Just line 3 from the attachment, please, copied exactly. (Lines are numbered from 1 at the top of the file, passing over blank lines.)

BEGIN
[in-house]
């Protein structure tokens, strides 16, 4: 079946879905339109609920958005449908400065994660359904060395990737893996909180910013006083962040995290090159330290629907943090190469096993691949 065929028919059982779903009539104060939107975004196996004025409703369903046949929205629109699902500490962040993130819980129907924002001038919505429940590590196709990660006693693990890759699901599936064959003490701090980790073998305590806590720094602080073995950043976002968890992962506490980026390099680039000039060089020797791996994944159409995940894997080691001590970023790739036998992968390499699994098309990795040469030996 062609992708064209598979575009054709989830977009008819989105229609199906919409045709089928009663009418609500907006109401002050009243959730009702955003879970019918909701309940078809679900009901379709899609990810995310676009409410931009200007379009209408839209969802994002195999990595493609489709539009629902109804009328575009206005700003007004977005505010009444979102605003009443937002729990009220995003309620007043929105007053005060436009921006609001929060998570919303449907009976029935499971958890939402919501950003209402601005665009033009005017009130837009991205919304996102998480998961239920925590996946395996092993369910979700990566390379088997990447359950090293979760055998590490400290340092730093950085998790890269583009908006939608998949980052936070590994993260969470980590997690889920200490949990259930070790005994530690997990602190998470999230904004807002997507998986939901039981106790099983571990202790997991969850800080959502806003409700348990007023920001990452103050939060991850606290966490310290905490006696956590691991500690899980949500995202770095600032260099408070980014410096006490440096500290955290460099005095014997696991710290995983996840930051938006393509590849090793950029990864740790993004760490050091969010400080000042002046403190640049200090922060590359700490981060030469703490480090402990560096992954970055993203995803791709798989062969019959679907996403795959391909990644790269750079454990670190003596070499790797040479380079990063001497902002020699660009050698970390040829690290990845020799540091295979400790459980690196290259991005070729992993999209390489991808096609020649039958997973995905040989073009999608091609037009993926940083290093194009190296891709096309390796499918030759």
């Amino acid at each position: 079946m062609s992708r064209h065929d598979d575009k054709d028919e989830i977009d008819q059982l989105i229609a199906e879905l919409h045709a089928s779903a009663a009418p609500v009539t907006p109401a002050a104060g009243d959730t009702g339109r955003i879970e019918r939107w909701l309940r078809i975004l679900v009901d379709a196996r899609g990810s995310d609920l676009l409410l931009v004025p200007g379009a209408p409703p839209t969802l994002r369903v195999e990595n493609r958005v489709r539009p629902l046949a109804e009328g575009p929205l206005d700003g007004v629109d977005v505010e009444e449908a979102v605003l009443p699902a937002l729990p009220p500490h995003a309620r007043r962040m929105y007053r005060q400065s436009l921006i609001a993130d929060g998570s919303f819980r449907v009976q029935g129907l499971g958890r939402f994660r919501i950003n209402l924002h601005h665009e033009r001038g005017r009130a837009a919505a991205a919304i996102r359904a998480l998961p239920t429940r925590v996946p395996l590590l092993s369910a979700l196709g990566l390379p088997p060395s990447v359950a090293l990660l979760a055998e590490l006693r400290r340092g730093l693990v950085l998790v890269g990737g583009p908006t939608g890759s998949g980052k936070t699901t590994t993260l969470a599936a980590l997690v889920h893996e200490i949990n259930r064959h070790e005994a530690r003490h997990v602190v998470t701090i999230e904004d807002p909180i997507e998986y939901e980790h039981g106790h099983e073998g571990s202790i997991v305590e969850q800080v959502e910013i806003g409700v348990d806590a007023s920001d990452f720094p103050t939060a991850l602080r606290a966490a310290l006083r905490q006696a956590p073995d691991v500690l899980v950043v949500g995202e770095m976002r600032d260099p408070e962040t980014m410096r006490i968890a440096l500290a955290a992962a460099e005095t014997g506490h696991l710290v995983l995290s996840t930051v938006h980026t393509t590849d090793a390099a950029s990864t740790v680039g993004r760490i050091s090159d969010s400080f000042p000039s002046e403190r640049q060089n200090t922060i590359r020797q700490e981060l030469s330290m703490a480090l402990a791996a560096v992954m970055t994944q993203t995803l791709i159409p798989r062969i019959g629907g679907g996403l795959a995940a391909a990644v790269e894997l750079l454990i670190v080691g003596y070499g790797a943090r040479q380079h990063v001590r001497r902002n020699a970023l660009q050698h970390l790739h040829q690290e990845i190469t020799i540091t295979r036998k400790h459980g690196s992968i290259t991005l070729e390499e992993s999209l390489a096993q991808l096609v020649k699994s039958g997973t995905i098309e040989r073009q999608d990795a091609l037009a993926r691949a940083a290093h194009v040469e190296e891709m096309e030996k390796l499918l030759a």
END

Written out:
């Amino acid at each position: 079946m062609s992708r064209h065929d598979d575009k054709d028919e989830i977009d008819q059982l989105i229609a199906e879905l919409h045709a089928s779903a009663a009418p609500v009539t907006p109401a002050a104060g009243d959730t009702g339109r955003i879970e019918r939107w909701l309940r078809i975004l679900v009901d379709a196996r899609g990810s995310d609920l676009l409410l931009v004025p200007g379009a209408p409703p839209t969802l994002r369903v195999e990595n493609r958005v489709r539009p629902l046949a109804e009328g575009p929205l206005d700003g007004v629109d977005v505010e009444e449908a979102v605003l009443p699902a937002l729990p009220p500490h995003a309620r007043r962040m929105y007053r005060q400065s436009l921006i609001a993130d929060g998570s919303f819980r449907v009976q029935g129907l499971g958890r939402f994660r919501i950003n209402l924002h601005h665009e033009r001038g005017r009130a837009a919505a991205a919304i996102r359904a998480l998961p239920t429940r925590v996946p395996l590590l092993s369910a979700l196709g990566l390379p088997p060395s990447v359950a090293l990660l979760a055998e590490l006693r400290r340092g730093l693990v950085l998790v890269g990737g583009p908006t939608g890759s998949g980052k936070t699901t590994t993260l969470a599936a980590l997690v889920h893996e200490i949990n259930r064959h070790e005994a530690r003490h997990v602190v998470t701090i999230e904004d807002p909180i997507e998986y939901e980790h039981g106790h099983e073998g571990s202790i997991v305590e969850q800080v959502e910013i806003g409700v348990d806590a007023s920001d990452f720094p103050t939060a991850l602080r606290a966490a310290l006083r905490q006696a956590p073995d691991v500690l899980v950043v949500g995202e770095m976002r600032d260099p408070e962040t980014m410096r006490i968890a440096l500290a955290a992962a460099e005095t014997g506490h696991l710290v995983l995290s996840t930051v938006h980026t393509t590849d090793a390099a950029s990864t740790v680039g993004r760490i050091s090159d969010s400080f000042p000039s002046e403190r640049q060089n200090t922060i590359r020797q700490e981060l030469s330290m703490a480090l402990a791996a560096v992954m970055t994944q993203t995803l791709i159409p798989r062969i019959g629907g679907g996403l795959a995940a391909a990644v790269e894997l750079l454990i670190v080691g003596y070499g790797a943090r040479q380079h990063v001590r001497r902002n020699a970023l660009q050698h970390l790739h040829q690290e990845i190469t020799i540091t295979r036998k400790h459980g690196s992968i290259t991005l070729e390499e992993s999209l390489a096993q991808l096609v020649k699994s039958g997973t995905i098309e040989r073009q999608d990795a091609l037009a993926r691949a940083a290093h194009v040469e190296e891709m096309e030996k390796l499918l030759a």